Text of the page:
Over 600 Islamist fighters have been killed since the military operations began in the West African nation of Mali on 11 January 2013, while five French and 63 Malian soldiers lost their lives, according to figures released by the Malian army this week.
But these figures have not been corroborated by independent sources, due to the difficulty of accessing the war zone, which has since been declared a no-go area by French and Mali armies.
While the casualties occurred mainly in the northern provinces of Gao, Timbuktu and Kidal, where Islamist rebels of Ansar-Dine, Mujao and al-Qaeda in Islamic Maghreb lay siege for almost a year, deadly combats have also taken place in Konna, central Mali, and Diabaly at some 400 km north of the capital Bamako.
The statistics came as United Nations secretary-general Ban Ki-Moon said this week that up to 11 200 troops will be sent to Mali to ‘keep the peace’ and provide security to cities and towns believed to be at highest risk from radical Islamists’ attacks.
Ban also said that a second military force will battle Islamist fighters beyond the UN mandate, possibly referring to France, Mali and Chad, whose forces are currently engaged in do-or-die operations to flush out well-armed and well-motivated Islamists determined to fight on ‘until the end’.
“Terrorist groups and tactics, the proliferation of weapons, improvised explosive devices, unexploded ordnance and landmines are expected to pose significant threats in Mali,” the South Korea-born leader said.
He said it was imperative for a parallel force to conduct major combat and counter-terrorism operations and provide specialist support beyond the scope of the United Nations mandate and capability.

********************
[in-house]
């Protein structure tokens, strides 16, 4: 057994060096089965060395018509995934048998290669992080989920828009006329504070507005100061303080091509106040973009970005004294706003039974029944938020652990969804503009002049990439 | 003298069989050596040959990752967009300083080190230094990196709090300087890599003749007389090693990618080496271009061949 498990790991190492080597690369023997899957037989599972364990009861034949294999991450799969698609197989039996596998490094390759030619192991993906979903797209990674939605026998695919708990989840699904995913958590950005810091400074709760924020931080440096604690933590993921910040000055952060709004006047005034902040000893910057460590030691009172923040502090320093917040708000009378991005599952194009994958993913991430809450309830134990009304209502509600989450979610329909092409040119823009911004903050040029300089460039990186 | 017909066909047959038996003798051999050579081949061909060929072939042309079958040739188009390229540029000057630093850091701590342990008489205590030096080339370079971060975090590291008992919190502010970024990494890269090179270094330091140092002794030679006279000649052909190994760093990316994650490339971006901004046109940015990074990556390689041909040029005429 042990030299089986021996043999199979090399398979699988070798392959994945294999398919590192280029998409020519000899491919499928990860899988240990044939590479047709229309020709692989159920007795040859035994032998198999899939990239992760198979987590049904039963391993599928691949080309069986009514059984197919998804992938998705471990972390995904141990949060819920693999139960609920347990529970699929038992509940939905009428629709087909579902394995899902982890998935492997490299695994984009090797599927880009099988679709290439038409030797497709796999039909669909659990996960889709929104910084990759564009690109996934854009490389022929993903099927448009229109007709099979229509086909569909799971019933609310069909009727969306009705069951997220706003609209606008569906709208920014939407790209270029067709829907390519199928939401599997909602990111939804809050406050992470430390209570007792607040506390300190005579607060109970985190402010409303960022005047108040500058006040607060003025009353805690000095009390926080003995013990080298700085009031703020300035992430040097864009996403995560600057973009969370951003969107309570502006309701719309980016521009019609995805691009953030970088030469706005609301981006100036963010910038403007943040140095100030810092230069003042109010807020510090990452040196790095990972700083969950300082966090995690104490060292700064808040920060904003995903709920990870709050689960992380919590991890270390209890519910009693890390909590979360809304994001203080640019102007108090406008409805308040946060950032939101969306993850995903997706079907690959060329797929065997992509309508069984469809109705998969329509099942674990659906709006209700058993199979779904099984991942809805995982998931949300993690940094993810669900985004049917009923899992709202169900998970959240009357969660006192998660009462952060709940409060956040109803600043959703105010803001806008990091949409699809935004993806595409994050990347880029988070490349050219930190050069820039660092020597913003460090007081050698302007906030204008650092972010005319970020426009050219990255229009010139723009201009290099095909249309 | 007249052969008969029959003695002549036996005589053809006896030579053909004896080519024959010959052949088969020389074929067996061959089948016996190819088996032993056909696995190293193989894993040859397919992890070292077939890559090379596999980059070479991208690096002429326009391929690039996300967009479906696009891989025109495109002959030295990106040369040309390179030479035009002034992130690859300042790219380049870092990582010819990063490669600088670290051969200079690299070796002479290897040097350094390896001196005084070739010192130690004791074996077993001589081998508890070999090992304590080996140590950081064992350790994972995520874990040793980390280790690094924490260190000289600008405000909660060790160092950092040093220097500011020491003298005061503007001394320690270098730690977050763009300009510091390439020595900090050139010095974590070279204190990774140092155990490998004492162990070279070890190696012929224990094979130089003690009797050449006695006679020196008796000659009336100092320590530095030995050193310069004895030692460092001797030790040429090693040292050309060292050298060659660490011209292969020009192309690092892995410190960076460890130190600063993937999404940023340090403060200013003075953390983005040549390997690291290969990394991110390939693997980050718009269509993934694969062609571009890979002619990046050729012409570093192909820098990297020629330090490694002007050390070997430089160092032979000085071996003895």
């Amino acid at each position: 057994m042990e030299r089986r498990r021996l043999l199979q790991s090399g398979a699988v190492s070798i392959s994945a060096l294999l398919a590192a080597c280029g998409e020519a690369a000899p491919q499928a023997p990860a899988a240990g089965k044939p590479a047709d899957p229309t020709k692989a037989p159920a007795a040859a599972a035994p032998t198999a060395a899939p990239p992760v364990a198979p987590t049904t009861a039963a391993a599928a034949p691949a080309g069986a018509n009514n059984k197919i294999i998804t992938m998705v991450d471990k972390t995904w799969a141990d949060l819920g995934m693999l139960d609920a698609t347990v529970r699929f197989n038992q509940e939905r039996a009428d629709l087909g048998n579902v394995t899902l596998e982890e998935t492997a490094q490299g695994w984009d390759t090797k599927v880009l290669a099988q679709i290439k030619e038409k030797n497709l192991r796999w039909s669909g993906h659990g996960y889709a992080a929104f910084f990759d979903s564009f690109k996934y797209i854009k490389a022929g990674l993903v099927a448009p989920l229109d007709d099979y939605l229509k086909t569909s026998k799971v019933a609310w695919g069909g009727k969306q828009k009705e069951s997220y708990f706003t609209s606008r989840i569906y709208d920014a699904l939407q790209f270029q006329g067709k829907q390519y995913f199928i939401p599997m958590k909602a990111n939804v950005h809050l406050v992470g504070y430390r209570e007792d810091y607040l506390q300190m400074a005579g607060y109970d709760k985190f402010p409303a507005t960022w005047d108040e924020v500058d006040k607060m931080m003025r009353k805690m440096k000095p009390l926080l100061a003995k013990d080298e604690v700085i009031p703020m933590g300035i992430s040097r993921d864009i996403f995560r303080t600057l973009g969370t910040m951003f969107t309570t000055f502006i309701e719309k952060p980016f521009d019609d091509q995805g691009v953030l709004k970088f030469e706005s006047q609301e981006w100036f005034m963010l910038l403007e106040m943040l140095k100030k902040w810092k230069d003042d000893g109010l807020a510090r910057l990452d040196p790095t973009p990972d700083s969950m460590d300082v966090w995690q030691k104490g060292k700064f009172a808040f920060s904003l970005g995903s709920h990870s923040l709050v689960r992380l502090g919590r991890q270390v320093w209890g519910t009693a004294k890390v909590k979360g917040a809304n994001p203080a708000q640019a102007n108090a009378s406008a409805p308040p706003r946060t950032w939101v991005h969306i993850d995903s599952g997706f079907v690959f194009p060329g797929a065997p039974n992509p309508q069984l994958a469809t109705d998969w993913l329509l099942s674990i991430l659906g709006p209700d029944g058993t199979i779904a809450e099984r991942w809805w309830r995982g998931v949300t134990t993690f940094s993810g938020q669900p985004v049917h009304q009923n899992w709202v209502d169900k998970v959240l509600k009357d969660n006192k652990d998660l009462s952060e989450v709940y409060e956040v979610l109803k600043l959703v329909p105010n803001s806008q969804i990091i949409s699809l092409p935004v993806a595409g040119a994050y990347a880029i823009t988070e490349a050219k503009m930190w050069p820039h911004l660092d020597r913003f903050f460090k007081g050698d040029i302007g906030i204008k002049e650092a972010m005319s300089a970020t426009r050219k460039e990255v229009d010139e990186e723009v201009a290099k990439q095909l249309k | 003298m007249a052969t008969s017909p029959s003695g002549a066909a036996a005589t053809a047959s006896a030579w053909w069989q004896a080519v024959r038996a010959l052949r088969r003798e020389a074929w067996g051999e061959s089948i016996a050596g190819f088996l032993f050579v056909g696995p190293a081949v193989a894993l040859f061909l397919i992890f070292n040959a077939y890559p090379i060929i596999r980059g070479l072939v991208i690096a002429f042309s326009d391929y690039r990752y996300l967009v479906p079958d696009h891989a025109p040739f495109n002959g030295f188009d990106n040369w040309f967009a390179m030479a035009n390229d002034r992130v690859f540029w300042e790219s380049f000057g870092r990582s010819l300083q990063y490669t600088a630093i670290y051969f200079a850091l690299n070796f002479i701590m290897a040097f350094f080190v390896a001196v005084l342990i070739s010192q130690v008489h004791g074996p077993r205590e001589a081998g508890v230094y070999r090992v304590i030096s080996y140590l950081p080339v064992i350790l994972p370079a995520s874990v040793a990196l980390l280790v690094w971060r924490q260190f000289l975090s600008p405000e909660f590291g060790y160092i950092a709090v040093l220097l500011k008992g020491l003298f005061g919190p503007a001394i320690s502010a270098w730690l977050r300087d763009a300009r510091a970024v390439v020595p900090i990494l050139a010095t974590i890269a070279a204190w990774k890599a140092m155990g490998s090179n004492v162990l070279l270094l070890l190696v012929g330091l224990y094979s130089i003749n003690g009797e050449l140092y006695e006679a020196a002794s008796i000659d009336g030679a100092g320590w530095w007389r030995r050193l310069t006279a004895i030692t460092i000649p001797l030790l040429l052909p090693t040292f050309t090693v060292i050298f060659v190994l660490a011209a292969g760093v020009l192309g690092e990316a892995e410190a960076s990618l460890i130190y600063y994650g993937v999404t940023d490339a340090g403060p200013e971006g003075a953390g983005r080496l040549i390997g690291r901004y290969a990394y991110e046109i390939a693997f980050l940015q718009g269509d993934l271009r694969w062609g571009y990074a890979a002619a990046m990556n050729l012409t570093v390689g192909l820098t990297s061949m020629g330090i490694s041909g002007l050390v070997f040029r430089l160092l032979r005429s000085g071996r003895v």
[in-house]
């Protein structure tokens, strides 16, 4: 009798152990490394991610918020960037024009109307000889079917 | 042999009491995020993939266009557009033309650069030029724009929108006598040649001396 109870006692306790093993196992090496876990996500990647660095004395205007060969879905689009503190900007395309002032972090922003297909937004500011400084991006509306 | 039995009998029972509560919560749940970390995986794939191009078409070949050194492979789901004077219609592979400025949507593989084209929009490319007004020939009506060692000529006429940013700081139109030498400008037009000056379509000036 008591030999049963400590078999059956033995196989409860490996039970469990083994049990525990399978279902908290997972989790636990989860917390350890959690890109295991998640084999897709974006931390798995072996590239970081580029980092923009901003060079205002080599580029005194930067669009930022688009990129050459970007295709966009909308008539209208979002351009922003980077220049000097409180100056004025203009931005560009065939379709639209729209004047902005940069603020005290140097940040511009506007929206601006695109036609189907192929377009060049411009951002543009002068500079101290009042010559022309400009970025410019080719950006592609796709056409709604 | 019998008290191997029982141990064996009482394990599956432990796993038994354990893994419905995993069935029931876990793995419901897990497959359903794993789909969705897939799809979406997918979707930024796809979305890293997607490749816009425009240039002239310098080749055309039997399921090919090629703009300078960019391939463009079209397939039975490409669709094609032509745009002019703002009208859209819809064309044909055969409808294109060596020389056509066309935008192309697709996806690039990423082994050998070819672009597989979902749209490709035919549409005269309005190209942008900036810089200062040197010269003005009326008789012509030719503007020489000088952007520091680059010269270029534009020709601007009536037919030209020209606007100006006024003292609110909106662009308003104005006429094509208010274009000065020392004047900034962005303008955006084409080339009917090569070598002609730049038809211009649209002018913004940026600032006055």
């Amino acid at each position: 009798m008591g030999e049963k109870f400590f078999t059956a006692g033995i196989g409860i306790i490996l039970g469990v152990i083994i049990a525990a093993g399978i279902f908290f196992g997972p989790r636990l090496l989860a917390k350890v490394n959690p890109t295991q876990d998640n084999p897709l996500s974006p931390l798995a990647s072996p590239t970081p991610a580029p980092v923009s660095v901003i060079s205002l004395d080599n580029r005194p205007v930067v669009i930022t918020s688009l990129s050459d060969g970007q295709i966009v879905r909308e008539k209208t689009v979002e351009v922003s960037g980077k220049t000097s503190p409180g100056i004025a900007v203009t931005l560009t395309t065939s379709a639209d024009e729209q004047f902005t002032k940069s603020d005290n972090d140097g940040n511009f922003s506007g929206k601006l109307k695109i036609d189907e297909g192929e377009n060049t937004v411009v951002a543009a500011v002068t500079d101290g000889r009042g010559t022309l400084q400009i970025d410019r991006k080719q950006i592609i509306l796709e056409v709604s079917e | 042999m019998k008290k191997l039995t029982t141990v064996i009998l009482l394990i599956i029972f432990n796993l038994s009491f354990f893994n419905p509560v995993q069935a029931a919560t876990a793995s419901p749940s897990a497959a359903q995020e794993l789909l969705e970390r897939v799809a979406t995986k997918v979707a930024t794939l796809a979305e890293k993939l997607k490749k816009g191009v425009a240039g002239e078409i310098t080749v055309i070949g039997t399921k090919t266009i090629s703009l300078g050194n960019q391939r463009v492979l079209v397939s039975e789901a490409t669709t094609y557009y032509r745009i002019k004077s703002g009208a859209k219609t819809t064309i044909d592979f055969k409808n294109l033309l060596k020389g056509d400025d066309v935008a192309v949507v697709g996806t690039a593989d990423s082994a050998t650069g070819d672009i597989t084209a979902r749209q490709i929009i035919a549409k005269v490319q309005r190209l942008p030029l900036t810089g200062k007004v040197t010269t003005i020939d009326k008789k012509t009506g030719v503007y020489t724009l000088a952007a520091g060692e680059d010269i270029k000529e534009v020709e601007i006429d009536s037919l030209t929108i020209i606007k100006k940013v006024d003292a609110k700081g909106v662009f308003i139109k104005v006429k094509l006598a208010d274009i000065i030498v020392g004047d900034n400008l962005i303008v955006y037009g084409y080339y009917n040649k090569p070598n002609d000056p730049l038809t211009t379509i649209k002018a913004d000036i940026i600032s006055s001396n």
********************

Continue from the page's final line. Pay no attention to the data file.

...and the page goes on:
However, the Mali war has not only produced deadly casualties, but also generated a massive humanitarian disaster, as close to 500 000 Malians, including women and children, fled their homes to seek food, water and peace in the south and in neighbouring countries such as Niger, Burkina Faso, Mauritania and Algeria.
An Oxfam International’s recent survey conducted in the circle of Bourem, an area in the Gao region where it carries out its programmes, found that up to 80% of adults have reduced their daily food intake, in order to allow their children to eat at least twice a day.
They have also had to reduce their daily food rations or share the food they received with neighbours or family members, the survey said.
“Military interventions carried out since the beginning of the year have led to road closures and the departure of traders, who have still not returned to the area,” the UK-based aid agency said last week.
“Furthermore, a large number of small traders, many of whom are women, lost their goods and cash in a fire in the Gao vegetable market during fighting in February. This trade was essential to allow the poorest households to buy food in the small quantities they were able to afford.”
*Photo: The Sun. Malian troops in full alert.